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Daily Do

How Can Containers Keep Stuff Cool?

Crosscutting Concepts Disciplinary Core Ideas Is Lesson Plan NGSS Phenomena Physical Science Science and Engineering Practices Three-Dimensional Learning Middle School Grades 6-8

Sensemaking Checklist

Welcome to NSTA's Daily Do

Teachers and families across the country are facing a new reality of providing opportunities for students to do science through distance and home learning. The Daily Do is one of the ways NSTA is supporting teachers and families with this endeavor. Each weekday, NSTA will share a sensemaking task teachers and families can use to engage their students in authentic, relevant science learning. We encourage families to make time for family science learning (science is a social process!) and are dedicated to helping students and their families find balance between learning science and the day-to-day responsibilities they have to stay healthy and safe.

Interested in learning about other ways NSTA is supporting teachers and families? Visit the NSTA homepage.

What Is Sensemaking?

Sensemaking is actively trying to figure out how the world works (science) or how to design solutions to problems (engineering). Students do science and engineering through the science and engineering practices. Engaging in these practices necessitates that students be part of a learning community to be able to share ideas, evaluate competing ideas, give and receive critique, and reach consensus. Whether this community of learners is made up of classmates or family members, students and adults build and refine science and engineering knowledge together.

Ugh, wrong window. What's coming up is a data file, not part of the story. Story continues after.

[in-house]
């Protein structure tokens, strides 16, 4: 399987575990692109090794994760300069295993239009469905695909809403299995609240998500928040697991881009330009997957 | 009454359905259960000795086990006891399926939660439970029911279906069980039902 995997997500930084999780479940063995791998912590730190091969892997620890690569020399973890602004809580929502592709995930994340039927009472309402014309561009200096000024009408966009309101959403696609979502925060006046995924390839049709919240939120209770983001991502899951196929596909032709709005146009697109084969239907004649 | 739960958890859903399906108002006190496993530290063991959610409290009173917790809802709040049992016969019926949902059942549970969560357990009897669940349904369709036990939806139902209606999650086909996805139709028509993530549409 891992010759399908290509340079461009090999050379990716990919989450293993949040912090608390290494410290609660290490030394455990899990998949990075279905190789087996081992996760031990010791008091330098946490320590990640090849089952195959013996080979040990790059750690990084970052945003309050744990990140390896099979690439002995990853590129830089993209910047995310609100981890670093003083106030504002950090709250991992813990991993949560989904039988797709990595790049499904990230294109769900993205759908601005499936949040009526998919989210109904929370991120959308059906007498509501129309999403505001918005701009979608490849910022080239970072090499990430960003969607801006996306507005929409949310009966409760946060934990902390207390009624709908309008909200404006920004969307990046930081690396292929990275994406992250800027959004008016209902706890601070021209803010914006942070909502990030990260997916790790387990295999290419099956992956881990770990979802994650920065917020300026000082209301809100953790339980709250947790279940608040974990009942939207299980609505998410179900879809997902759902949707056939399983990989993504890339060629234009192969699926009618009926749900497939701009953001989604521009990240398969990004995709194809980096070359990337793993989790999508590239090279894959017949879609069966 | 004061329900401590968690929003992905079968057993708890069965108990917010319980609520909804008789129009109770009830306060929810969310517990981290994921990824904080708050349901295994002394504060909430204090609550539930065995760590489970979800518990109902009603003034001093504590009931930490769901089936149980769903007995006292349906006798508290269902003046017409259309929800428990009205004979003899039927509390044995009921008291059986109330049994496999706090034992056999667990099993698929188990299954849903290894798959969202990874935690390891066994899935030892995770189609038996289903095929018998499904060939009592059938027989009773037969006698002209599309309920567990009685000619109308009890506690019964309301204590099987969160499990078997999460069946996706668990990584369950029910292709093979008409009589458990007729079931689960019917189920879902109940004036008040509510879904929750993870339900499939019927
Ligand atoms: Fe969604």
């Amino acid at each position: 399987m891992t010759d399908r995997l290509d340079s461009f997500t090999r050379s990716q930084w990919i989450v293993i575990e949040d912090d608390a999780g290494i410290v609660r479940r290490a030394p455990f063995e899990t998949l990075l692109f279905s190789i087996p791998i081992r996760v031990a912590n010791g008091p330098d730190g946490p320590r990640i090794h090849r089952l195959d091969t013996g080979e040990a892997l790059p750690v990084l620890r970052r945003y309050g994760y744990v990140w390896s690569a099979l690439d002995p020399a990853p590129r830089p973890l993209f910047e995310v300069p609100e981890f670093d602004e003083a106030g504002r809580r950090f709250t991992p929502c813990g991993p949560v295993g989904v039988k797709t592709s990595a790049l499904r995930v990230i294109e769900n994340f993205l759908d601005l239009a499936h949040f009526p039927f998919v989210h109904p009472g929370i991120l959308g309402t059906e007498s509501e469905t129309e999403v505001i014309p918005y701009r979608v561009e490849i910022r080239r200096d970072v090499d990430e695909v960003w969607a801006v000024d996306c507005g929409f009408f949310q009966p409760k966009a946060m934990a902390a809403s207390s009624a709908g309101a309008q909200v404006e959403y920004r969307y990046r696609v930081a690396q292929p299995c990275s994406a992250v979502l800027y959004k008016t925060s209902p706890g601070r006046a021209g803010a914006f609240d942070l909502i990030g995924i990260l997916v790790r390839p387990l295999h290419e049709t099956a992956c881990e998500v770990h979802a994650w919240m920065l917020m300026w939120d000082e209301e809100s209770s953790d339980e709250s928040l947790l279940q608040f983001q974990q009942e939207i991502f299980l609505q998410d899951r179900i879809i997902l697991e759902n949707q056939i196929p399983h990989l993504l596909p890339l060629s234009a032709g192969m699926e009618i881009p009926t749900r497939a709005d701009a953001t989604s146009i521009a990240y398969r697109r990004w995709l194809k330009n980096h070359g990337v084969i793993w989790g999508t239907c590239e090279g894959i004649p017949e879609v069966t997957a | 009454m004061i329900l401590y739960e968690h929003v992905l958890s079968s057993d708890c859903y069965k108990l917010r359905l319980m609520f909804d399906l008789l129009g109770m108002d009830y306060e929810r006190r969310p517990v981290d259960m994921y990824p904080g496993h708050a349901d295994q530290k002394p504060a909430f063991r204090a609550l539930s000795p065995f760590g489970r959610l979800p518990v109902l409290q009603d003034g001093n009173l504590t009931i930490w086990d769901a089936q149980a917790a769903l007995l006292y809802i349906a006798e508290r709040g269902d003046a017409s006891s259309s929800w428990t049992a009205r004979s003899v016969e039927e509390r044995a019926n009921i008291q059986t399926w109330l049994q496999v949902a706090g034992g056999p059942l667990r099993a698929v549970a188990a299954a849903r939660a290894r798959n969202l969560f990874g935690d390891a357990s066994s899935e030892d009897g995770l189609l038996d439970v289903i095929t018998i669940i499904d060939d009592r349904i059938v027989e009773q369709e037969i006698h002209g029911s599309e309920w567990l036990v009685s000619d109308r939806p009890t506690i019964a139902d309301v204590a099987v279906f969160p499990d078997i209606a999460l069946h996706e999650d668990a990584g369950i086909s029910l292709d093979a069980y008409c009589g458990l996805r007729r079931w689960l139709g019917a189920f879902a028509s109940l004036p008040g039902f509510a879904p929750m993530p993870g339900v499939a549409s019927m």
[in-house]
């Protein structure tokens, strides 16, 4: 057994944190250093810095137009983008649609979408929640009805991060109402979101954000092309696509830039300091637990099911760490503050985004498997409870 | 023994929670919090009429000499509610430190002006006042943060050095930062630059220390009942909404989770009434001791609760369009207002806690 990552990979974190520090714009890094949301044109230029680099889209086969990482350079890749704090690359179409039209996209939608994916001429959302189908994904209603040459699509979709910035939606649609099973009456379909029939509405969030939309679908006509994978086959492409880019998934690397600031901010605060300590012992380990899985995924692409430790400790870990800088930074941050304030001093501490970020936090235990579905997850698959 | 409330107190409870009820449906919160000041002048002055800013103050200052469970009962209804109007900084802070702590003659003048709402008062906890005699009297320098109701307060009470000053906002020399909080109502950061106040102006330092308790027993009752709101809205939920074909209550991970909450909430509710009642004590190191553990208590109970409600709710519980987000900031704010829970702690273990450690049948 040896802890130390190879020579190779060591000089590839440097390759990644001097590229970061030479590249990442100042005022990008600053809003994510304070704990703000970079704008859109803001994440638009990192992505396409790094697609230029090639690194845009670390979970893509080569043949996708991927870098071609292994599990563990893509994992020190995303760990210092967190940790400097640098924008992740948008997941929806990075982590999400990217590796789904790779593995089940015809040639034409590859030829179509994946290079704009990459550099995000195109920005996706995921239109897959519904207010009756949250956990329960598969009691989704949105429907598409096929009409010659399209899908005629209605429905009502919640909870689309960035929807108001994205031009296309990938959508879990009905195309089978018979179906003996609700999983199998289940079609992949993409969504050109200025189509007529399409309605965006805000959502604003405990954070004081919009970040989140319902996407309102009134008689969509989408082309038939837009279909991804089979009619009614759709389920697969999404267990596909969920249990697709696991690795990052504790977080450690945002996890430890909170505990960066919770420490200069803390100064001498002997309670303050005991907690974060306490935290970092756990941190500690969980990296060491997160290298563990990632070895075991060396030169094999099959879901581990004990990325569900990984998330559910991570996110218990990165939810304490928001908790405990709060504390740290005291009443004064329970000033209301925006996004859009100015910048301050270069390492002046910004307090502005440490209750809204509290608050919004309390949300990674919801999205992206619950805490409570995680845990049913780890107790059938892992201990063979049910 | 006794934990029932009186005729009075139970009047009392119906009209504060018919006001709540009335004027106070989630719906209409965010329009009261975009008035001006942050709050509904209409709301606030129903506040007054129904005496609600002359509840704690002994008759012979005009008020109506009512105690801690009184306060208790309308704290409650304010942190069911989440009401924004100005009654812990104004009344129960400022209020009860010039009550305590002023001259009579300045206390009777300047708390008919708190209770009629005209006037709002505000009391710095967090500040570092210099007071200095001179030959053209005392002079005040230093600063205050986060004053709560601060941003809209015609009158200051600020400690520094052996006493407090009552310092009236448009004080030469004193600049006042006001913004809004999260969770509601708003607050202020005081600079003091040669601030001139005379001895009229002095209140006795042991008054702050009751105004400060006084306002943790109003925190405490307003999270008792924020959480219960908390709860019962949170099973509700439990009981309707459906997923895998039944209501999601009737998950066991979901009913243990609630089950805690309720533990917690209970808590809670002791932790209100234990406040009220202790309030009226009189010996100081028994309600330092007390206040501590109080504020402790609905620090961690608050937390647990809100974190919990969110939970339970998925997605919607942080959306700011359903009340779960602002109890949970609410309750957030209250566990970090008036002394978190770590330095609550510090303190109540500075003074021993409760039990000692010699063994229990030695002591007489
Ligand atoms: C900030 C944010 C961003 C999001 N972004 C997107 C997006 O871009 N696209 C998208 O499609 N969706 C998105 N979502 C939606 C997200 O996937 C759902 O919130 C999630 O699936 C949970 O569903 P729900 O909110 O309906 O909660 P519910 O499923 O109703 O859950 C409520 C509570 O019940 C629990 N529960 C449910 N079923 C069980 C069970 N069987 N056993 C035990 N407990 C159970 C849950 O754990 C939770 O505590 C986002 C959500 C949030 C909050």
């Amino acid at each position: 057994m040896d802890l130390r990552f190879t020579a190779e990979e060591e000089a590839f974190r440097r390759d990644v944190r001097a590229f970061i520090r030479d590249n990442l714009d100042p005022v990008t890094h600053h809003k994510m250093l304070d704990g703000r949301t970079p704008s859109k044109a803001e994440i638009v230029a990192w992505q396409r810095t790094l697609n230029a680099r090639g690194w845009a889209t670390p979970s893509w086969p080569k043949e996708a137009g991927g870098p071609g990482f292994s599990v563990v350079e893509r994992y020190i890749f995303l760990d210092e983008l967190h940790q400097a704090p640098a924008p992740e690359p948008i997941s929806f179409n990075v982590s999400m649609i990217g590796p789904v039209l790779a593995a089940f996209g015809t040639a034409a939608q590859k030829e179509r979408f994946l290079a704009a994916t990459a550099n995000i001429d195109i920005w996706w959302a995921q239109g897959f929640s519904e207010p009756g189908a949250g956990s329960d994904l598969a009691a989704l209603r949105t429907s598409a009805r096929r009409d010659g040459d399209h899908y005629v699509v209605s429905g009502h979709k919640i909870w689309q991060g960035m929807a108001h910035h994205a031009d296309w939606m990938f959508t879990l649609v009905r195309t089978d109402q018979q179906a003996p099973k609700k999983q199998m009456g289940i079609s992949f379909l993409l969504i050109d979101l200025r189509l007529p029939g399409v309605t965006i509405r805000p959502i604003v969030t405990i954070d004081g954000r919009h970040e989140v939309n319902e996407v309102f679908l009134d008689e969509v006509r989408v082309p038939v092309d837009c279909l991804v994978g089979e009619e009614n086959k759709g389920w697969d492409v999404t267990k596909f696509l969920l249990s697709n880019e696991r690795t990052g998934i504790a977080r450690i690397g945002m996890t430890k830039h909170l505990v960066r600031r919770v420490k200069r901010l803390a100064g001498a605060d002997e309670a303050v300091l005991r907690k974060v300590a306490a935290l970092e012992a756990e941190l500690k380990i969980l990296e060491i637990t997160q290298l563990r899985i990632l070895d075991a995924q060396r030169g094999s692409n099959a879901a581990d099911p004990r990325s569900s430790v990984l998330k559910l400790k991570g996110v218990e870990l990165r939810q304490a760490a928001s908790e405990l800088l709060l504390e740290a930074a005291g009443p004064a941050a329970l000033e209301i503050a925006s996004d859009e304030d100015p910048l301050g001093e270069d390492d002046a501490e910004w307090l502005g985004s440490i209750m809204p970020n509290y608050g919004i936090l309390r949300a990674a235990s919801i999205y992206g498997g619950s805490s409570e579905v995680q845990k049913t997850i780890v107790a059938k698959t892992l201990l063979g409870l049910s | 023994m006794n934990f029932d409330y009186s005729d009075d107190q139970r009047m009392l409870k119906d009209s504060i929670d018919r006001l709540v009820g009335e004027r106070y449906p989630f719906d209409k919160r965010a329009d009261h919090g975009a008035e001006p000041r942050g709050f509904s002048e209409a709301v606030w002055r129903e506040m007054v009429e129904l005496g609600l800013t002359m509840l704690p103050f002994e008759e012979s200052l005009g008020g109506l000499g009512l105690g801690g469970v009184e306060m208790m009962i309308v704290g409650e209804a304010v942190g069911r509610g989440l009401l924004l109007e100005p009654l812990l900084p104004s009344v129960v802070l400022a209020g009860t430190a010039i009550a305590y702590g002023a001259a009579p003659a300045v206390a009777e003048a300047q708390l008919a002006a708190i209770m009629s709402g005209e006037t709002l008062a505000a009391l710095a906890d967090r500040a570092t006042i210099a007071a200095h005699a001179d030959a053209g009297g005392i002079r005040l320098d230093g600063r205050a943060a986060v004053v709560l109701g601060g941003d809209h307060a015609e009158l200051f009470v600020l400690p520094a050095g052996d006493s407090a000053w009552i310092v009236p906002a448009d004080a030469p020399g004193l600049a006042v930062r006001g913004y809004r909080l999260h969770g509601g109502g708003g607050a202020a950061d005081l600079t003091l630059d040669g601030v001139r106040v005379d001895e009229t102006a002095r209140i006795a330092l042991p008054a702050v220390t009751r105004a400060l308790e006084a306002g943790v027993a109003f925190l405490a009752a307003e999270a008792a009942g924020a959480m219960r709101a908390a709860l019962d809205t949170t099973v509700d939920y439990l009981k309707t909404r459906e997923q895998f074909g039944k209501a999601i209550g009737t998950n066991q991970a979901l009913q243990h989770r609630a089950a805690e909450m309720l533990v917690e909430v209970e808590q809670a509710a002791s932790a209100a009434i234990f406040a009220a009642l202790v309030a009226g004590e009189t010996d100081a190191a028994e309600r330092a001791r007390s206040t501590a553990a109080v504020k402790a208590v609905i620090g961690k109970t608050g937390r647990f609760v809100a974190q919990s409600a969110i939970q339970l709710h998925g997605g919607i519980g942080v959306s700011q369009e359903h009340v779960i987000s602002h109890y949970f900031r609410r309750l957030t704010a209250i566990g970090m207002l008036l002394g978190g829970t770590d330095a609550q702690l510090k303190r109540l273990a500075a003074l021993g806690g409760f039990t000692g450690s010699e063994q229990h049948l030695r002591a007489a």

Multiple Containers with Thermometer


In today's Daily Do, How can containers keep stuff cool?, students investigate which properties of thermal cups are most successful in keeping drinks cold. This task has been modified from its original design to be used by students, families, and teachers in distance learning. While students could complete this task independently, we encourage students to work virtually with peers or in the home with family members.

Before you begin the task, you may want to access the accompanying How can containers keep stuff cool? Google slide presentation.

What Phenomenon Am I Exploring Today?

Cups designed for keeping drinks cold have many different features. Which particular cup feature(s) are important for keeping a drink cold? Present students with a variety of cups designed to hold cold drinks. Have students discuss their initial ideas using the following questions (slide 1):

  • Which cup do you think will keep the water cold the longest? Why?
  • Which cup do you think will cause the water to warm up fastest? Why?

These questions will help identify students' prior knowledge about how thermal energy is transferred (heat). Depending on the cups being used, students might say liquid will stay colder in cups with insulation, thicker walls, and/or lids. Students may have ideas about insulating materials, like air or plastic, that "trap cold" or "keep out heat" and conducting materials, like metal, that "let cold out faster" or "transfer heat."

Planning and Carrying Out Our Investigation

Show slide 3. Ask students which cup features they think are most important for keeping a drink cold and how they might test their ideas. Students can share their ideas on a class Google doc or on an interactive posting site such as Padlet or Jamboard. Features students identify may vary based on the cups available, but will likely include these:

  • absence or presence of a lid
  • absence or presence of a straw
  • number of walls
  • thickness of walls
  • cup material

Use the shared ideas to transition students to planning an investigation.

(Show slide 4) Tell students they will plan an investigation to determine which cup features are important for keeping a drink cold.

If thermometers are not available, ask students to find a partner to discuss the following questions: